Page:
Why ten days disappeared from the calendar in 1582
Chronology and calendar eras are rather relative concepts as they are usually associated with some historical or legendary event. Almost every ancient nation counted time according to its own system, with hundreds (if not more) of eras being created over the millennium.
Depending on the nature of the events, there are astronomical (the Kali era in India), religious (Muslim or Christian), and political (associated with the accession of rulers) eras. An interesting event occurred in the Christian era, which counts from the birth of Christ. 10 days simply disappeared from the calendar in 1582. Ifl Science explains what this phenomenon is and why it happened.
Before Pope Gregory XIII introduced the Gregorian calendar in 1582, Europe used the Julian calendar, introduced by Julius Caesar in 45 BC.
The Julian calendar functioned quite well, but there were nuances: there was a problem with calculating the date of Easter.
In 325, the Council of Nicaea decided that Easter should fall on the first Sunday after the first full moon after the vernal equinox. Centuries later, scientists noticed that the date of the vernal equinox set by the council - March 21 - had moved away from the actual vernal equinox.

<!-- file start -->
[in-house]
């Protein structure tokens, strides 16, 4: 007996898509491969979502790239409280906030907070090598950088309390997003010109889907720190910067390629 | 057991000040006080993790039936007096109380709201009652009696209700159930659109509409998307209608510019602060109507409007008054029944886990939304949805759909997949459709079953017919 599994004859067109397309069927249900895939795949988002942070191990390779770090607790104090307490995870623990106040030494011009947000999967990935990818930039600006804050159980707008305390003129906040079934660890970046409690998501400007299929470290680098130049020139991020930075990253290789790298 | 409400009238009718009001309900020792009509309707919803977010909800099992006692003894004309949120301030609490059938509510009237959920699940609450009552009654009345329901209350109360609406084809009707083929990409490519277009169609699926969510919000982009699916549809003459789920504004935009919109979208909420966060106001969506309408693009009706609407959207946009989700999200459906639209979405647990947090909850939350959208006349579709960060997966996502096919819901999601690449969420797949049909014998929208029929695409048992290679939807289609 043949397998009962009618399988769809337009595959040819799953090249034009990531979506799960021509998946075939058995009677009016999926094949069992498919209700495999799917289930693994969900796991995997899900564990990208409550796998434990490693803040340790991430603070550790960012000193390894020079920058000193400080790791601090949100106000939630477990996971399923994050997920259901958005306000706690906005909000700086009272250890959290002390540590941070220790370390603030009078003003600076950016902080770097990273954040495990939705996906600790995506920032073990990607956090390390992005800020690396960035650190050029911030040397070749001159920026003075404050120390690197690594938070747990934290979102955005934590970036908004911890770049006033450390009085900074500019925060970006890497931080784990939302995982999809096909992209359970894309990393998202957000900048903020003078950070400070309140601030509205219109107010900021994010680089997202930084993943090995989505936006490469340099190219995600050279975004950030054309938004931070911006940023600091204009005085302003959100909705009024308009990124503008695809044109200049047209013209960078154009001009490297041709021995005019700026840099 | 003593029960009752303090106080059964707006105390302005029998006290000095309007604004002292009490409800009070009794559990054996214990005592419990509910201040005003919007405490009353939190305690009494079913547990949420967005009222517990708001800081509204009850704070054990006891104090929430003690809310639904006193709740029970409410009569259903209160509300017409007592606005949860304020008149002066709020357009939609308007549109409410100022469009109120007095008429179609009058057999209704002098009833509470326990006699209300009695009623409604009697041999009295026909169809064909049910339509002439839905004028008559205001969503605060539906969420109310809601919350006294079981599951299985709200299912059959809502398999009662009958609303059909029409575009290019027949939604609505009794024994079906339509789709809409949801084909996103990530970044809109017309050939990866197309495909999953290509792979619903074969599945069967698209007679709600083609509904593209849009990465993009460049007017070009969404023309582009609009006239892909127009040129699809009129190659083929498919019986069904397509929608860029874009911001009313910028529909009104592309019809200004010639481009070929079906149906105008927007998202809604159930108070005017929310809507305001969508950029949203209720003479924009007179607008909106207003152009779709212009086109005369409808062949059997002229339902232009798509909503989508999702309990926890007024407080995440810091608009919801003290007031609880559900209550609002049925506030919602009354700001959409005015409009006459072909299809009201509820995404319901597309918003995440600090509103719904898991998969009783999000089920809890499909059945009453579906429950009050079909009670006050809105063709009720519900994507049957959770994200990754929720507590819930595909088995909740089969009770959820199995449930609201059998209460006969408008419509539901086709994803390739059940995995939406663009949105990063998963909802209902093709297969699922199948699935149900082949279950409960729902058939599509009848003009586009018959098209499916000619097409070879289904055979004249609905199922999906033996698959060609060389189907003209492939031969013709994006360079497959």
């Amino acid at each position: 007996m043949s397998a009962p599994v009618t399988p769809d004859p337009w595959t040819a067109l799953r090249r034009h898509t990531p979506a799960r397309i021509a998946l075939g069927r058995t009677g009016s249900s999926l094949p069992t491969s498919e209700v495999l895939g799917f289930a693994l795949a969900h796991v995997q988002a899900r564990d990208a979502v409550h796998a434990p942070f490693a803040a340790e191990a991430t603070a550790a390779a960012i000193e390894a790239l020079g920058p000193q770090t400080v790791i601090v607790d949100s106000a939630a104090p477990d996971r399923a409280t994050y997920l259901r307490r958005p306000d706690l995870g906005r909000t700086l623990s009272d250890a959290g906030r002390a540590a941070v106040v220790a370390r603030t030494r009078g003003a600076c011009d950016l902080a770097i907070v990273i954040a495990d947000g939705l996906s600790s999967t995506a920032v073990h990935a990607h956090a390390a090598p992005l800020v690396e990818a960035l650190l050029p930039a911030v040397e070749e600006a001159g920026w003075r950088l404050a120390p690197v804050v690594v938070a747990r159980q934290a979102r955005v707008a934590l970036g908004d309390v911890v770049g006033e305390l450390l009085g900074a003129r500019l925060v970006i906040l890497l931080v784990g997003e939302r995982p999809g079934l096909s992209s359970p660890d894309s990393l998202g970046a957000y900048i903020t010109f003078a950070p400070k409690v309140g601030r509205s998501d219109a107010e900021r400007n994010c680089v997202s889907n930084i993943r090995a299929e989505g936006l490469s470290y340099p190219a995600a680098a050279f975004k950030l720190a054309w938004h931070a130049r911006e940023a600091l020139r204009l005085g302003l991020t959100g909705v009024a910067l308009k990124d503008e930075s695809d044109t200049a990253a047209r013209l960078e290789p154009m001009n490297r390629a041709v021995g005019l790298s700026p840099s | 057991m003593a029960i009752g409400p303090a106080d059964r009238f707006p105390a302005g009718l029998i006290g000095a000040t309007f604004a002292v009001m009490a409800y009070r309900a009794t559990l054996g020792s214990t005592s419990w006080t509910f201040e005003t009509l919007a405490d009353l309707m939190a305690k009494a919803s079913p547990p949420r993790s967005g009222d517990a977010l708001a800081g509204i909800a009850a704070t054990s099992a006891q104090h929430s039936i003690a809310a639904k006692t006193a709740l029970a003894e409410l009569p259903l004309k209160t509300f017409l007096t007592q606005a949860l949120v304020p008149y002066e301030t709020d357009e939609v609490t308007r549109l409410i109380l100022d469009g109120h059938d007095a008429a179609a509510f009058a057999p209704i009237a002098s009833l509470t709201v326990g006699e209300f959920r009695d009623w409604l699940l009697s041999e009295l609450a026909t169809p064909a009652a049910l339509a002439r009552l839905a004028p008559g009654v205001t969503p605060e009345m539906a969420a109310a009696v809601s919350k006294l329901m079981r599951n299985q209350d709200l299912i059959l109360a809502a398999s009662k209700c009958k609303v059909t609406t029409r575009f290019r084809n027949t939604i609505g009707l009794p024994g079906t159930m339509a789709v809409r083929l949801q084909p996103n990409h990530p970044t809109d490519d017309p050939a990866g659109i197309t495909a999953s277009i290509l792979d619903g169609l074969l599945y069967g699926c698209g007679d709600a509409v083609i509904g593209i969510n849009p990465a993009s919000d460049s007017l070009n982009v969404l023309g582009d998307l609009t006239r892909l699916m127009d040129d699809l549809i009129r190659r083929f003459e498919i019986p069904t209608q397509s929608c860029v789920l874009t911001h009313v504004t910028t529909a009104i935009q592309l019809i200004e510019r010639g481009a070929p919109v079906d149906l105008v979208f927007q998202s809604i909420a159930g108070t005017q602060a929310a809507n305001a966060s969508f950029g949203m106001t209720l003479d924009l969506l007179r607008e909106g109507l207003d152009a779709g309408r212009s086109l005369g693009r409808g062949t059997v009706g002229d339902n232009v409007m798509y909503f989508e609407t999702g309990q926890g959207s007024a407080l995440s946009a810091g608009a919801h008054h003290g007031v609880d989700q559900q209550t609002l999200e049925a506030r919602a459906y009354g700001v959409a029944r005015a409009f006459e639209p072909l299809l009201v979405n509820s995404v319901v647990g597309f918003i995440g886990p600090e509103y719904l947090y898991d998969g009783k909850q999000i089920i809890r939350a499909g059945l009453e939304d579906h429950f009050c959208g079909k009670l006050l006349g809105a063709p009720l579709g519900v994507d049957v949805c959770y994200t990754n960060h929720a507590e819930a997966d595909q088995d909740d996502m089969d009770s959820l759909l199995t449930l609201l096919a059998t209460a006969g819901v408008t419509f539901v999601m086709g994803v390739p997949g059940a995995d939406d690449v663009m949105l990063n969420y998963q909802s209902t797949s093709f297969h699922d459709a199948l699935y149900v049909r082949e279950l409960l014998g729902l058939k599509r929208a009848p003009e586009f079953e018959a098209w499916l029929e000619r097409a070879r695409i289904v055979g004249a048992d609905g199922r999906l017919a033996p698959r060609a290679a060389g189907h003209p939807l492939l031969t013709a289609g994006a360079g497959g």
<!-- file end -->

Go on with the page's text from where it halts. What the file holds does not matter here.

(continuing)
The need to link the calendar to the solar year (the time it takes the Earth to revolve around the Sun) then appeared. The Julian calendar had a leap year every four years, to which an extra day was added. Since the actual solar year is 365.24219 days, the Julian calendar gained one extra day every 314 years.
After the introduction of the Gregorian calendar, it was decided to simply skip these days. After the feast of St. Francis of Assisi on October 4, 1582, the transition to the Gregorian calendar took place and it instantly threw everyone forward to October 15.
Pope Gregory was supposed to shift the date by 13 days to compensate for the deviation, but it was decided to shift the calendar by only 10 days after calculations by mathematicians and scientists.
The Catholic Church adopted the calendar in 1582, which led to large discrepancies between the two calendars. The countries that switched to the Gregorian system later, in 1752, such as the United Kingdom, the United States, and Canada, had to skip more days, while Turkey lost 13 days in 1926 and 1927.
Earlier, OBOZ.UA spoke about the peculiarities of the OCU's transition to the new church calendar and explained why the dates of holidays have shifted.